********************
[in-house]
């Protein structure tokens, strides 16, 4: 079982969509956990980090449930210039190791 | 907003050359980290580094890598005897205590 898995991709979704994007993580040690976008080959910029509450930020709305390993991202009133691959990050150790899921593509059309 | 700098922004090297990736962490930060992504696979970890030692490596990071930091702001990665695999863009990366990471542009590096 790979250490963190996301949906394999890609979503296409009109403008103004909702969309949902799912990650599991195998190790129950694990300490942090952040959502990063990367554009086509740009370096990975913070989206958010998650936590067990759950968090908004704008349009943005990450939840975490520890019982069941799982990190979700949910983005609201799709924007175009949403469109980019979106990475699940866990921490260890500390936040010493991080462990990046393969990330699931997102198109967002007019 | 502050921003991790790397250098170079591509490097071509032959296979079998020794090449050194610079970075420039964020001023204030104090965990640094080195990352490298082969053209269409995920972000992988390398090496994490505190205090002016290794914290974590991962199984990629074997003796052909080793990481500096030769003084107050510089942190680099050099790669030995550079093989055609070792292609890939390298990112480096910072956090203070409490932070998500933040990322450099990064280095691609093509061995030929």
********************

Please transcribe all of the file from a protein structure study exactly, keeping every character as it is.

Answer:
[in-house]
């Protein structure tokens, strides 16, 4: 079982969509956990980090449930210039190791 | 907003050359980290580094890598005897205590 898995991709979704994007993580040690976008080959910029509450930020709305390993991202009133691959990050150790899921593509059309 | 700098922004090297990736962490930060992504696979970890030692490596990071930091702001990665695999863009990366990471542009590096 790979250490963190996301949906394999890609979503296409009109403008103004909702969309949902799912990650599991195998190790129950694990300490942090952040959502990063990367554009086509740009370096990975913070989206958010998650936590067990759950968090908004704008349009943005990450939840975490520890019982069941799982990190979700949910983005609201799709924007175009949403469109980019979106990475699940866990921490260890500390936040010493991080462990990046393969990330699931997102198109967002007019 | 502050921003991790790397250098170079591509490097071509032959296979079998020794090449050194610079970075420039964020001023204030104090965990640094080195990352490298082969053209269409995920972000992988390398090496994490505190205090002016290794914290974590991962199984990629074997003796052909080793990481500096030769003084107050510089942190680099050099790669030995550079093989055609070792292609890939390298990112480096910072956090203070409490932070998500933040990322450099990064280095691609093509061995030929």